CBT is effective for treating patients with health anxiety, study showsBMJ 2017; 358 doi: https://doi.org/10.1136/bmj.j4177 (Published 07 September 2017) Cite this as: BMJ 2017;358:j4177
- Gareth Iacobucci
- The BMJ
Cognitive behavioural therapy (CBT) can help patients overcome health anxiety effectively and could avoid thousands of unnecessary NHS appointments if used more widely, a clinical trial has found.1
UK researchers estimated that one in five people attending general hospital clinics has abnormal health anxiety, exacerbated by researching symptoms online. Symptoms include chest pains or headaches that persist despite medical reassurance that the patient’s distress has no physical cause.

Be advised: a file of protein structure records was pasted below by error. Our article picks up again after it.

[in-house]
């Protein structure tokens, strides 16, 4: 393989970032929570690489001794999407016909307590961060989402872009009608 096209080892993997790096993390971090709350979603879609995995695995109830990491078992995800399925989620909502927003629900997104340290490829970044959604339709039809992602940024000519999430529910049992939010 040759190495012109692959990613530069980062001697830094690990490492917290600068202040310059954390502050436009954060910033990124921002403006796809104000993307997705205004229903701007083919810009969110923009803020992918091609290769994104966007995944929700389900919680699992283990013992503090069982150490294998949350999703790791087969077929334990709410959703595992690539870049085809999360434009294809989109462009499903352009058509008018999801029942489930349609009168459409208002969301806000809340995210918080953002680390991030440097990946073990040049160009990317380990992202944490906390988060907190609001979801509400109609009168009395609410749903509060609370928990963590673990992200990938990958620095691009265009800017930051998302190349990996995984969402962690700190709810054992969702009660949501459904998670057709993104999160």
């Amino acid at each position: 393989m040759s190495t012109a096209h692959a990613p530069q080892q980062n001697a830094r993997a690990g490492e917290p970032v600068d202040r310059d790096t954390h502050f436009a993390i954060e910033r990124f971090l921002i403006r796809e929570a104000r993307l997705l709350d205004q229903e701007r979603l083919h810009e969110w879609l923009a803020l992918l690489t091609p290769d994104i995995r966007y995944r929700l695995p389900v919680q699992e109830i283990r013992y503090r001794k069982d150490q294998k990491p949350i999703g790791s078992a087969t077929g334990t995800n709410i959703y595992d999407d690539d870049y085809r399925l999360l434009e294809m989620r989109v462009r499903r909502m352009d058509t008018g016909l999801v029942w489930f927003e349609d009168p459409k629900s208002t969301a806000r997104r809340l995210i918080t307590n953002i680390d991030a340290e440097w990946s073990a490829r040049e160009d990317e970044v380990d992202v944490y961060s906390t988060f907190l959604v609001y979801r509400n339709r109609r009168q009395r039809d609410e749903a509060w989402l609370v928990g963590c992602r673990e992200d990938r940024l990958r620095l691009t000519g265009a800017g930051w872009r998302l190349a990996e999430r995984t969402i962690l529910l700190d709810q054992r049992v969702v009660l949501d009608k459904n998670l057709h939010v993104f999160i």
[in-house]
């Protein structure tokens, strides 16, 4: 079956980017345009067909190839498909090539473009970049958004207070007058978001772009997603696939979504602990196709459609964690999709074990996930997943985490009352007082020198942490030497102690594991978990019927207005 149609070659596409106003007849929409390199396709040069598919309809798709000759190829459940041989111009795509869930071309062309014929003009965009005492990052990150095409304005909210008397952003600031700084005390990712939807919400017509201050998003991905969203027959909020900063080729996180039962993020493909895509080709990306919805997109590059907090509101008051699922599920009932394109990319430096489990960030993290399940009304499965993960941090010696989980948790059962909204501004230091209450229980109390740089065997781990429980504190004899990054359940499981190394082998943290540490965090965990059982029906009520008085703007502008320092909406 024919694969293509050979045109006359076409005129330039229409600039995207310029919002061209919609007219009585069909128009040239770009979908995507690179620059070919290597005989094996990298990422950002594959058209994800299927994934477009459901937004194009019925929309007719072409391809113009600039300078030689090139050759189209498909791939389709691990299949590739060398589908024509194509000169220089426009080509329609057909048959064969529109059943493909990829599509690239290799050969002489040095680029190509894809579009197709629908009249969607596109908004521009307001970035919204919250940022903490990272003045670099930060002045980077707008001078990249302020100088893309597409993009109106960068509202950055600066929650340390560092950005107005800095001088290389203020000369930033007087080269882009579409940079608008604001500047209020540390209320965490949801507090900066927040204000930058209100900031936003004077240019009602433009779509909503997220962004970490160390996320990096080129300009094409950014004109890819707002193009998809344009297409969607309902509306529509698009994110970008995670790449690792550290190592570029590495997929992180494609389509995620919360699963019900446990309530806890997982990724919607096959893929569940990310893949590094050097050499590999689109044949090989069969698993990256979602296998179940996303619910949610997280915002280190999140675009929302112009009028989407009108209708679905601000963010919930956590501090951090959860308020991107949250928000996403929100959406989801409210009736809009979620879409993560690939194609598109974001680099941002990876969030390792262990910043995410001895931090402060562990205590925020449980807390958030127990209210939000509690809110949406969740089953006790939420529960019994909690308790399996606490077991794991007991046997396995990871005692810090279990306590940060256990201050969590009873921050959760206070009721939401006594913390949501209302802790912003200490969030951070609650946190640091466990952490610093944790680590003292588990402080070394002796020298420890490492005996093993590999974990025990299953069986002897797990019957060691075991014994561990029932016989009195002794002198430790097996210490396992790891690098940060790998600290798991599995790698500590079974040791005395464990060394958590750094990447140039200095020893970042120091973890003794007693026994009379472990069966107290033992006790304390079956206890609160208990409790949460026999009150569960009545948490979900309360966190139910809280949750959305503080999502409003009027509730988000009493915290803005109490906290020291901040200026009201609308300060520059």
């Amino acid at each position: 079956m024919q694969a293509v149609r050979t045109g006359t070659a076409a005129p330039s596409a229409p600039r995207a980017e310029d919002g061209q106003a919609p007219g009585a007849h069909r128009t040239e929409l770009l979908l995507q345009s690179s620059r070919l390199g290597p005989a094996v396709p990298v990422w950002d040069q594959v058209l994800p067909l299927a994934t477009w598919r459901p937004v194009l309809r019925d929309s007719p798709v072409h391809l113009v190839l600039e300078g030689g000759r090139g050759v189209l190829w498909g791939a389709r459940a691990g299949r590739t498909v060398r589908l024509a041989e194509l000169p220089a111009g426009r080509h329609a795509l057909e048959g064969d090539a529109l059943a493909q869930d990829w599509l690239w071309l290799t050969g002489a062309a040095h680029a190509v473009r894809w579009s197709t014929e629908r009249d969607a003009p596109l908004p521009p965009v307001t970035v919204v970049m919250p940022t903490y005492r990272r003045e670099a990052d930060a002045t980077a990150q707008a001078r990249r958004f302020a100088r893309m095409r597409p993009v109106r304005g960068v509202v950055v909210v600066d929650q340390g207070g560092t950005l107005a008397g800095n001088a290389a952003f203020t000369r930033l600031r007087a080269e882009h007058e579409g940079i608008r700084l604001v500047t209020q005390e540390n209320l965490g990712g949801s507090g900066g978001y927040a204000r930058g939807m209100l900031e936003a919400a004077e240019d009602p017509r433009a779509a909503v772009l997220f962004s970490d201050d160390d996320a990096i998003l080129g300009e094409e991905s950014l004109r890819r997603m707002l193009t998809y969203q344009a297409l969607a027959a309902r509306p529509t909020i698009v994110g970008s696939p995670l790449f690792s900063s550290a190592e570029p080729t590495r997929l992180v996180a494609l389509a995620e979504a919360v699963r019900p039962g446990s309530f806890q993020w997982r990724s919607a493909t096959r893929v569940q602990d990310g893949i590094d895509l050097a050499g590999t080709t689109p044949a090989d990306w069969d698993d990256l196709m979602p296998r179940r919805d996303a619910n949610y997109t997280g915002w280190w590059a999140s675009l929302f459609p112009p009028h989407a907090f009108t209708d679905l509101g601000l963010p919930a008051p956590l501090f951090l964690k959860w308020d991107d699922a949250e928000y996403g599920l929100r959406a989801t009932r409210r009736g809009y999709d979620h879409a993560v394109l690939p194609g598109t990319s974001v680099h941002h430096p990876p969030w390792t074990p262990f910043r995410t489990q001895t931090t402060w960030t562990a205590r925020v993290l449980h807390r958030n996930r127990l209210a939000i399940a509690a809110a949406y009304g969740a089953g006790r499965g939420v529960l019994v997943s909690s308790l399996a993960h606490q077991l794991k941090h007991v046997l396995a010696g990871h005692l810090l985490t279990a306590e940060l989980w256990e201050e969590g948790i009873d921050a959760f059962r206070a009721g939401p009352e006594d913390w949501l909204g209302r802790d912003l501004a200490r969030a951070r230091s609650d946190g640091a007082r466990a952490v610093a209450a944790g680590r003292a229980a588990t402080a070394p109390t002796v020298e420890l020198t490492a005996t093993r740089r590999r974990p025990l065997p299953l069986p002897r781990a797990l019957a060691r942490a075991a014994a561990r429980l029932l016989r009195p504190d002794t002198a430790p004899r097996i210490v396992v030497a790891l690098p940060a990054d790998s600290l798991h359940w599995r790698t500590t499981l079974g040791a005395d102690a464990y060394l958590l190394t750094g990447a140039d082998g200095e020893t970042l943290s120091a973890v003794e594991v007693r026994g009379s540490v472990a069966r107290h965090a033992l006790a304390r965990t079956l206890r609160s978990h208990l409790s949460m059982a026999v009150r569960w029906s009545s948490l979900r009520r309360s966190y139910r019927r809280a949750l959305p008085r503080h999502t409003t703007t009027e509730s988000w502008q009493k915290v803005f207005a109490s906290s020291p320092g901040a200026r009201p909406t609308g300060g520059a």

The CHAMP (cognitive behaviour therapy for health anxiety in medical patients) study examined the effectiveness of CBT-HA, a modified form of CBT targeted at people who worry excessively about their health and frequently seek reassurance and diagnosis from clinicians.